Salinas defense attorney Michael Lawrence confirmed he briefly researched the possibility of Weeks invoking whistle-blower status in the defense of his former friend and colleague Steve Collins. That was in June 2011, shortly after Collins hired Lawrence to defend him against impending criminal conflict-of-interest charges connected to Collins' work as a consultant on the desalination project while he sat on the Monterey County Water Resources Agency board.

In a June 30, 2011 email to Collins obtained by The Herald, Lawrence states that he emailed a memorandum on protections under the whistle-blower statute to Monterey defense attorney Larry Biegel, who was representing Weeks in the probe by the Monterey County District Attorney's Office.

Seaside mulls big mixed-use project for Fort Ord

The Seaside City Council on Thursday will consider giving its preliminary blessing for a major residential and commercial development on Fort Ord land, a project being called the Seaside University Center.

The council will consider staff-recommended approval of a 12-month exclusive negotiating agreement with familiar Seaside developer K-B Bakewell.

As outlined by the developer, it would include a 20-acre retail center, entertainment space, a business park, more than 220 houses and additional apartments.

The yearlong deal would provide time for the developer to complete plans for the property, conduct a market study, submit a formal application, reach a land-acquisition agreement and perform environmental studies.

The site comprises about 76 acres in two neighboring tracts called the "Surplus II site" south of Gigling Road and the "26 Acres" site south of Lightfighter Drive.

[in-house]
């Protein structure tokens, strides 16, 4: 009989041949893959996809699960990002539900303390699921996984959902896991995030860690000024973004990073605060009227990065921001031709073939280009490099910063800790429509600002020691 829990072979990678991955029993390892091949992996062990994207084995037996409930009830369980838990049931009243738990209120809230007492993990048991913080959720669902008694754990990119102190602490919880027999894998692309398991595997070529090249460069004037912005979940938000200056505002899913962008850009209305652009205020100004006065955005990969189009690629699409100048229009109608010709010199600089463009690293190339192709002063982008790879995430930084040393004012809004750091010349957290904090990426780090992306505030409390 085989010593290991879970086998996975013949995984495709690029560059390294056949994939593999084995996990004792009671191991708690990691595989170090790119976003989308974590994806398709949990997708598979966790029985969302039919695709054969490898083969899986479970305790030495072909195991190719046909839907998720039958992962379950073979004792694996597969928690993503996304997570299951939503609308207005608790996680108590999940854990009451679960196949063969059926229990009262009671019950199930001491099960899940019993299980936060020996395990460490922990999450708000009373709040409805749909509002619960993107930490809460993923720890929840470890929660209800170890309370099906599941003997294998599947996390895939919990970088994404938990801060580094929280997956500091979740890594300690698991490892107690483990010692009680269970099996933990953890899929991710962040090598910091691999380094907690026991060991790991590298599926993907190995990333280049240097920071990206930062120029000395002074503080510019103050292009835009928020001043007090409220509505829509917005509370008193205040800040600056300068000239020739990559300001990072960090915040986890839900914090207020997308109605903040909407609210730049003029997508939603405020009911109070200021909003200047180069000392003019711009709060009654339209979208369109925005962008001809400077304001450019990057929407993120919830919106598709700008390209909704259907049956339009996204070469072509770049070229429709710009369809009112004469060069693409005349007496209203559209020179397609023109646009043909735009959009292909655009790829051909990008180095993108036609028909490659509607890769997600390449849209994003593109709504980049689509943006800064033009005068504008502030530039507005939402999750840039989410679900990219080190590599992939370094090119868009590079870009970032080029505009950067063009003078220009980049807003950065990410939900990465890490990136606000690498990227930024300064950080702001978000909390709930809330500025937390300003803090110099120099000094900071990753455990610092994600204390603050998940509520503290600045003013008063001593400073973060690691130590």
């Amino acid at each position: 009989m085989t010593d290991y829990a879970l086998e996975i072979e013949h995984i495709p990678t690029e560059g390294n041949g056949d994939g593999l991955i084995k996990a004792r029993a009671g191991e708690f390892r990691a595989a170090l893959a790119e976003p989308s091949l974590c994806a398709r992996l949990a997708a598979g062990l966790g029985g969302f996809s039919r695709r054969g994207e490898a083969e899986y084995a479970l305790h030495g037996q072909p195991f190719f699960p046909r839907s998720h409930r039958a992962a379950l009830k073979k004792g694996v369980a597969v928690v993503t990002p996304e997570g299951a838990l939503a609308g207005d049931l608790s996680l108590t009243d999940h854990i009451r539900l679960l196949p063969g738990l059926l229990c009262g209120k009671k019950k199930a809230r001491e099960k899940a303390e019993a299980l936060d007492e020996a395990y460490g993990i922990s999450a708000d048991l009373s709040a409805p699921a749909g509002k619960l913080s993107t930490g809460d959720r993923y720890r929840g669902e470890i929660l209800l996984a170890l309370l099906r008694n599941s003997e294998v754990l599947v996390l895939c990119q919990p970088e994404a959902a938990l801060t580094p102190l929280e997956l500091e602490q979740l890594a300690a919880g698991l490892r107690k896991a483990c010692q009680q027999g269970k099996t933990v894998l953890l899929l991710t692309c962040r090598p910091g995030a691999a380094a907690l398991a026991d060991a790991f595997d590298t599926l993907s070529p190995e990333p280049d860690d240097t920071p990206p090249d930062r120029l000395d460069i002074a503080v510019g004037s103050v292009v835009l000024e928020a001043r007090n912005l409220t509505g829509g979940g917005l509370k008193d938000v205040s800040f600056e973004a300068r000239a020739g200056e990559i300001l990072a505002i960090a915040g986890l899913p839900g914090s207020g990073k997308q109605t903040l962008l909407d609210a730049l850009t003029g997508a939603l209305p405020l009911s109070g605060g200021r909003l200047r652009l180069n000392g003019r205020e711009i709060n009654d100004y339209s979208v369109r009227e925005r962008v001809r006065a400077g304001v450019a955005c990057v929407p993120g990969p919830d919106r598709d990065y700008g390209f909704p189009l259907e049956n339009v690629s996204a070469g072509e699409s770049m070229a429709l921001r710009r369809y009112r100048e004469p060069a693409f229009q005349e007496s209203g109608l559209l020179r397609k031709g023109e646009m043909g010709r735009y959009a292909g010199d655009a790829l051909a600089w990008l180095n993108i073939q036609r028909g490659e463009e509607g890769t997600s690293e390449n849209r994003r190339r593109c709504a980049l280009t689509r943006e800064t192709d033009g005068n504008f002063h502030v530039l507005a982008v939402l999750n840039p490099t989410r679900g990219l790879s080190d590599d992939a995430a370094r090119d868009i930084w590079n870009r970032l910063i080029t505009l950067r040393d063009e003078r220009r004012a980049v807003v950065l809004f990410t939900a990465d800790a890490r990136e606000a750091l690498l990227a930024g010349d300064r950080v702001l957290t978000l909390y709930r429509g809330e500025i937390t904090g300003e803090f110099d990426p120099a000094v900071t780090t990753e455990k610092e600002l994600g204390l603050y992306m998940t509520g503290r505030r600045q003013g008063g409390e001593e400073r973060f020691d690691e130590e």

The development group, which built the 380-home Seaside Highlands development 10 years ago, has been seeking the Surplus II land since 2011, but the process stalled when the state scrapped local redevelopment agencies.

Central Coast water quality board approves pesticide limits affecting farmers

The Central Coast Regional Water Quality Control Board voted unanimously on Thursday to approve targets for pesticide reduction in the Santa Maria River Watershed.

The board discussed the issue for about three hours at its meeting in Watsonville, hearing comments from stakeholders ranging from private farmers to representatives of the city of Santa Maria.

Claire Wineman, president of the Grower-Shipper Association of Santa Barbara and San Luis Obispo counties, gave her testimony. She said the targets, which would require farmers to demonstrate progress in reducing pesticides in local surface waters, would be very difficult for some farmers to meet.

“I would say (I’m) disappointed with these options of (total maximum daily loads),” she said.

Christopher Rose, a senior environmental scientist for the board, said it would be more difficult for some farmers to meet those targets than others but that it’s doable.

“It's also important to note that in some areas, we don't have toxicity problems,” Rose said. “And farmers are farming without impairments to water bodies from pesticides. So it can be done.”

The issue will need to travel through a few other agencies before it’s completely approved, Wineman said. The most important of those votes likely will take place at a state water board meeting in


Drought: The tip of a melting iceberg

On the week California released its action plan to address the ongoing drought, top climate scientists from California, Nevada and Arizona cautioned that what growers in the Salinas Valley and throughout the west are experiencing now could be the “new norm.”

Certainly a severe, sustained drought would be ruinous to many facets of California’s way of life — environmental, social, economic — but the toll it would take on agriculture cannot be understated. 

Without rain, groundwater in the Salinas Valley basin will not be recharged, forcing growers to drill deeper into aquifers at a much higher cost and a decline in water quality. Overdrafting of wells more than they are now would exacerbate seawater intrusion already plaguing Monterey County. And farmers forced to switch from lucrative specialty vegetables to far less profitable drought-resistant crops or dry farming would have an economic ripple throughout the region.